BLIZZARD

Tories have four years of listening ahead of them

By Christina Blizzard, Special to the Sun

Jim Wilson, MPP for Simcoe-Grey has been elected the PC party's interim leader. (Toronto Sun file photo)

Jim Wilson, MPP for Simcoe-Grey has been elected the PC party's interim leader. (Toronto Sun file photo)

TORONTO - 

The Ontario legislature shuffled back to life Wednesday, with MPPs sworn in at an unusual group ceremony.

Because the House has come back so quickly, there wasn’t time for them all to take the oath of office individually, as usually happens.

Instead of the usual small ceremonies, with friends and families on hand for the momentous occasion, MPPs simply stood in the legislature and duly pledged to do their bit on your behalf.

I suspect it’s a sign of how things will be in this 41st Parliament.

In a majority government, individual MPPs have very little power. They owe their allegiance to the party and its leader.

This week, it was a mass swear-in.

Next week, they’ll be trained seals, expected to applaud their leader, thump on their desks on cue and vote the way they’re told to.

Tories picked the affable Jim Wilson (Simcoe-Grey) to be their interim leader.

He was remarkably frank in his assessment of what went wrong for his party in the election.

“No criticism of past leaders,” he said. And then went on with an implicit criticism of past leaders.

“We’ve had a period — about a decade — where caucus has felt badly disenfranchised. That they haven’t had a say in major decisions,” he told reporters.

Tim Hudak, who quit as leader on Wednesday, was not in the legislature.

The promise of 100,000 civil service job cuts, Wilson said, was dropped on MPPs from a great height mid-election.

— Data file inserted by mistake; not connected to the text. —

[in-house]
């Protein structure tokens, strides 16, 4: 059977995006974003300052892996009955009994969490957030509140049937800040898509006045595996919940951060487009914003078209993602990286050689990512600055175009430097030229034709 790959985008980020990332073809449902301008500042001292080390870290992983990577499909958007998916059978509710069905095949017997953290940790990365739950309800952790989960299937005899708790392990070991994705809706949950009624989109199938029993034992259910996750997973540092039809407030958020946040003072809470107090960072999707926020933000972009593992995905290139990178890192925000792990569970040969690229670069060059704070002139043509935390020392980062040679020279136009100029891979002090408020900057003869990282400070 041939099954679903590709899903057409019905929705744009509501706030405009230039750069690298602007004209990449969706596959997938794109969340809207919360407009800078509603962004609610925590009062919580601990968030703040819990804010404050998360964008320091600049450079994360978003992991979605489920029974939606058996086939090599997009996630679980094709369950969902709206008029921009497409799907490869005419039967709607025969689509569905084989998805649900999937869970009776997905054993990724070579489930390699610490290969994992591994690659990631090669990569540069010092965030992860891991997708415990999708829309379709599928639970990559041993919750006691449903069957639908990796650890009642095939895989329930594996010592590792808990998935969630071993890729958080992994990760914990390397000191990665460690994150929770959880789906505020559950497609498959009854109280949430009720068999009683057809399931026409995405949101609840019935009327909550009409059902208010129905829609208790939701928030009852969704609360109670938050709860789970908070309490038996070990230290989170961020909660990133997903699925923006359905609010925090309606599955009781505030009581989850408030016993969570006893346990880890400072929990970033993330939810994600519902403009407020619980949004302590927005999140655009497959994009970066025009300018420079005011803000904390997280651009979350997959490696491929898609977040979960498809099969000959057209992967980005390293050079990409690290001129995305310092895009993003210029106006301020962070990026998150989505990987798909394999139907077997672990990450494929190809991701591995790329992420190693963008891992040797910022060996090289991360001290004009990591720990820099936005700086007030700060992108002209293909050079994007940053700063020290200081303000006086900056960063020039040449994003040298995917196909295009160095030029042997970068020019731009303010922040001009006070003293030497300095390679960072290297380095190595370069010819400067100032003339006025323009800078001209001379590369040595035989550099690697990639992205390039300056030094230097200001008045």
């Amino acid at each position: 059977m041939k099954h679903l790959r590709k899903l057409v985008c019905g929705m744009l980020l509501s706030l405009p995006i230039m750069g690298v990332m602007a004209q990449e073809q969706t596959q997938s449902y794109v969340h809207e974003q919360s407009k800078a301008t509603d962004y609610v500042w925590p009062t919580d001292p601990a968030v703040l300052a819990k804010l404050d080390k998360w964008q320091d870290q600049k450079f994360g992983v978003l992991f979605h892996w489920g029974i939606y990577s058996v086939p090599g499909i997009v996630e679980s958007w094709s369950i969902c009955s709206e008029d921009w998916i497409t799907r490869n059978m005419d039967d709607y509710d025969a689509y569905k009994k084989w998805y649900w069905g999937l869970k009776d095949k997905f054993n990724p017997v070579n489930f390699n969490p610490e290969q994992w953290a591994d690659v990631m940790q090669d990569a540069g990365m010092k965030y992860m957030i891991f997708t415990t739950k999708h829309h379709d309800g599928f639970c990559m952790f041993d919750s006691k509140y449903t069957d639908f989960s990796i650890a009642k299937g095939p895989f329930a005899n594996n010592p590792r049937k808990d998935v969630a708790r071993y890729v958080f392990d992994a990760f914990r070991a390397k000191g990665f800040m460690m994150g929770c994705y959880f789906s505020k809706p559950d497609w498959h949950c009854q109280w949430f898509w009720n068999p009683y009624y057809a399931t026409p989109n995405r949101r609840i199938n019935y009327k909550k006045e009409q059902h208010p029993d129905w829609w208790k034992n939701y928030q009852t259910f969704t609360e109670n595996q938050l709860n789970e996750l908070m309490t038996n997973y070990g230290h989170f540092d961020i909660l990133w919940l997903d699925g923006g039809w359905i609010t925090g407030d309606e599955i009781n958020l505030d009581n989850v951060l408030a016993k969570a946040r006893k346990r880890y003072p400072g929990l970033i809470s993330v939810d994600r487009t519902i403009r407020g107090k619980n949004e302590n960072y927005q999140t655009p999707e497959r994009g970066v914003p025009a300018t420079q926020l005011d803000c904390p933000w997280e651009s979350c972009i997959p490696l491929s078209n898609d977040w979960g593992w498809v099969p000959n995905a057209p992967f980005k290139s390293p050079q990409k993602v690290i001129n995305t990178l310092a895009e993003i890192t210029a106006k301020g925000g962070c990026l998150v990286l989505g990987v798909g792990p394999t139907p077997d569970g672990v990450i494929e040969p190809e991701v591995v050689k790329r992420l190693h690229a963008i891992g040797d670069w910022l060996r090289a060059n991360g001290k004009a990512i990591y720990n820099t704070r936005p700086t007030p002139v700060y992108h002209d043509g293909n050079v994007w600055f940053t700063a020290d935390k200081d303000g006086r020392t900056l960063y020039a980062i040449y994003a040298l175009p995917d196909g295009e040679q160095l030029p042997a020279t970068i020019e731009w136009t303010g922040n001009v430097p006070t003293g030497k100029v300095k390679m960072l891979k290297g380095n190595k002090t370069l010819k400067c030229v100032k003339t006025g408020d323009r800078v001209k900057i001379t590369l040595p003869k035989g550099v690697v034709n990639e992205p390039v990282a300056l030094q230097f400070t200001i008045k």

Now he wants to go back to the grassroots of the party for ideas.

“Let’s be on the side of the people of Ontario. And let’s not be attacking people,” he said.

“We’ve been attacking people for a decade. In my heart and my caucus colleagues’ hearts, we’re not that type of people. We like everybody,” he said.

“I think clearly we shot ourselves in the foot in the last election and we’ve got to stop doing that.”

It was a theme we’ve heard from many Tory MPPs over the past couple of weeks.

Leadership candidate Christine Elliott (Whitby-Oshawa) said the same thing when she threw her hat in the ring for Hudak’s job last week.

Lisa MacLeod (Nepean-Carleton) made a key point about PC party membership.

“Our party membership has eroded over the years from 100,000 to 40,000,” she told reporters. “Now I’d be surprised if it’s anywhere near 10,000,” she said.

That’s a shocking assessment.

Tories have plenty of time to talk — and listen — over the next four years.

They need to have a full and vigourous debate about where they’re taking the party.

They lost nine MPPs in key ridings they could have and should have been able to hang on to.

They must be able to win back places like Cambridge, Halton and Burlington if they’re ever going to form government.

Right now, they risk becoming a rural rump if they don’t spend time to re-group and modernize.

Expect MacLeod to jump into the race soon, as well as Nipissing’s Vic Fedeli.

Numerous names have been floated at the federal level — but there’s a wrinkle that could happen at that end.

Suppose Prime Minister Stephen Harper decides to call it quits before the next federal election?

He’s led his party through some difficult years and may decide it’s time to move on and put a fresh face at the helm before the next vote.

This fall would be the latest he could do that and it would plunge the federal party into a leadership race — and remove many of the candidates for provincial leader.

Factor in the October municipal votes and it makes more sense for the Tories to have a leadership late next spring.

It will take that long at least to heal the wounds and clean up the blood on the floor.

 


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